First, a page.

Doctors Lounge - Oncology AnswersBack to Oncology Answers List
If you think you may have a medical emergency, call your doctor or 911 immediately. Doctors Lounge (www.doctorslounge.com) does not recommend or endorse any specific tests, physicians, products, procedures, opinions, or other information that may be mentioned on the Site.
DISCLAIMER: The information provided on www.doctorslounge.com is designed to support, not replace, the relationship that exists between a patient/site visitor and his/her physician. Please read our 'Terms and Conditions of Use' carefully before using this site.
Date of last update: 10/21/2017.
Forum Name: Leukemia
|HockeySwimMom - Mon Nov 17, 2008 7:51 pm|
My question is could the following bone marrow results indicate anything other than Chronic Myelogenous Leukemia? Since a FiSH study was done and did not show the Philadelphia chromosone does that rule out CML? Should I request a PCR test to be sure? Following are the bone marrow results:
This is straight off the pathologists report:
DIAGNOSIS: LEFT POSTERIOR ILIAC CREST (B08-162-A, B08-162-B)
NORMOCELLULAR BONE MARROW (80%) WITH MYELOID AND MEGAKAROCYTIC HYPERPLASIA
RARE “SEA-BLUE” HISTIOCYTES – SEE COMMENT
NO LYMPHOID AGGREGATES, GRANULOMAS OR ORGANISMS SEEN
ABSENT IRON STORES – SEE COMMENT
COMMENTS: The findings of myeloid hyperplasia, small megakaryocytes, and sea-blue histiocytes raises the possibility of chronic myelogenous leukemia. Although rare in patients of this this age, testing for BCR/ABL has been requested and will be reporteed separately.
Sea-blue histiocytes can also be seen in storage diseases, mostly notably in Gaucher disease. If there is splenomegally, or other manifestations of storage disease then additional testing may be of benefit. However, as a findings, sea-blue histiocytes can be seen in the amrrow where there is high metabolic turn over. The marrow findings could be accounted for by aggressive steroid therapy (increased mature neutrophils, sea blue histiocytes). Clinical correlation is recommended.
The lack of iron stores could be correlated with serum studies of iron status.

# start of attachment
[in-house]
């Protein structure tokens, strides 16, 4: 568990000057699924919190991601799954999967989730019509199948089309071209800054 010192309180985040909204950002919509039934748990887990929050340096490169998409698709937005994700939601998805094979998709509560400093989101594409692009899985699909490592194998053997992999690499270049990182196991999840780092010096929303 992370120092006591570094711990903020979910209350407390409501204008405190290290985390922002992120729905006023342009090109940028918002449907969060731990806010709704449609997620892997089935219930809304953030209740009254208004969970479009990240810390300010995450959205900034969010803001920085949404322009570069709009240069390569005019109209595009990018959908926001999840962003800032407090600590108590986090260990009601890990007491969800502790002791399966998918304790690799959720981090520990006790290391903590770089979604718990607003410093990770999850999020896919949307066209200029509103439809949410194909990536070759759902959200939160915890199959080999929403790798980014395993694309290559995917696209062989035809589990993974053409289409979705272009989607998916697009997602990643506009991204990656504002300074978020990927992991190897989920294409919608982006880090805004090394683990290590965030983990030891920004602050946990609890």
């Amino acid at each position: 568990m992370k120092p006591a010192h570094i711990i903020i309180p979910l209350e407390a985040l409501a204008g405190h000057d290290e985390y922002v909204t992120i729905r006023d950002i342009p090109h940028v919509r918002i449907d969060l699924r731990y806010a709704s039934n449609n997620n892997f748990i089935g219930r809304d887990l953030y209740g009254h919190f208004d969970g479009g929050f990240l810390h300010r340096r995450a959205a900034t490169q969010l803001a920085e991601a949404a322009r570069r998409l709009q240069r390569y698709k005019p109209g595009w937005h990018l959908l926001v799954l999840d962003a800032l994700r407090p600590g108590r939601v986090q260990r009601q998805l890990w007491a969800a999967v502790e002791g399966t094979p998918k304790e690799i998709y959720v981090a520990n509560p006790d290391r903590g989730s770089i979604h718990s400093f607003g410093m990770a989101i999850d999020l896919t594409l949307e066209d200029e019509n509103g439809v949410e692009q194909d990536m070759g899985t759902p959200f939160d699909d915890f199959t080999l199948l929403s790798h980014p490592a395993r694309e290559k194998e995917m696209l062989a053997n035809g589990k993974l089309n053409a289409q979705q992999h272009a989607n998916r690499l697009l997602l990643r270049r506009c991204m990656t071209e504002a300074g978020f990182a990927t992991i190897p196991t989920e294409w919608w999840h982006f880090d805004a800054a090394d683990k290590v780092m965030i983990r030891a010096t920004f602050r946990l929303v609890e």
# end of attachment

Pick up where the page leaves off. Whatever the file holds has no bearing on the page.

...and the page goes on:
The FISH study results:
Left Posterior Iliac Crest Bone Marrow B08-162: NOT DETECTED
Total number of cells counted: 200
% of cells showing dual fusion: 0.0%
Comment: There is no evidence for the BCR/ABL fusion associated with the translocation 9.22 (Philadelphia Chromosone) in the cells examined, using the BCR/ABL dual fusion probe system from Vysis, Inc.
Wonder if the abnormal bone marrow results can point to something else, and can I rule out CML because of the FISH study results?
|Dr. Safaa Mahmoud - Thu Nov 20, 2008 8:38 pm|
CML is a disease characterized by:
1- Unexplained elevated WBC count, usually more than 25 × 109/L and more frequently > 100 ×109/L.
Other laboratory findings include high serum levels of vitamin B12 and transcobalamin and lactic dehydrogenase (LDH).
2- The bone marrow examination shows:
- a hypercellular marrow, with cellularity of 75%-90%,
- myeloid-to-erythroid ratio is usually 10-30:1.
- increase megakaryocytes which are smaller than the typical normal megakaryocytes may be seen in some early stages.
3- Philadelphia chromosome in CML represents a translocation between the long arms of chromosomes 9 and 22 and is found in almost all CML patients (a hallmark).
However, 5-10% 0f cases are Philadelphia negative, of them 40% can turn positive if studied with FISH/ or PCR techniques.
This small subset of patients who are found to be Philadelphia negative should be excluded for other disease like amyeloproliferative disorder MPD or myelodysplasia MDS.
Other clonal markers like certain types of JAK kinase mutations analysis would be helpful.
Sea-blue histiocytes are seen in diseases in which there is bone marrow hyperplasia and increased turn over, like CML, MPD, MDS, etc.
I would advise you to follow up with your hematologists.
Please keep us updated.
|HockeySwimMom - Sat Nov 22, 2008 4:51 pm|
The hematologist told us that he does not think it is CML because of the FISH study results. So he has sent us to an Infectious Disease Specialist at UCLA. Appointment not until Dec 8, so I am just curious if I need to seek another hematologists opinion on the possible CML, or wait to talk to the Infectious Disease Specialist. Just don't want things to progress poorly by waiting.
|Dr. Safaa Mahmoud - Sat Nov 22, 2008 5:54 pm|
Thank you for updating us.
I agree with your doctor, it is not common to see a Philadelphia negative CML.
So, other causes should be excluded.
I would advise you to follow his advise and lets see what the infectious disease specialist would recommend.
Please keep us updated.
|| Check a doctor's response to similar questions|
Are you a Doctor, Pharmacist, PA or a Nurse?
Join the Doctors Lounge online medical community
Editorial activities: Publish, peer review, edit online articles.
Ask a Doctor Teams: Respond to patient questions and discuss challenging presentations with other members.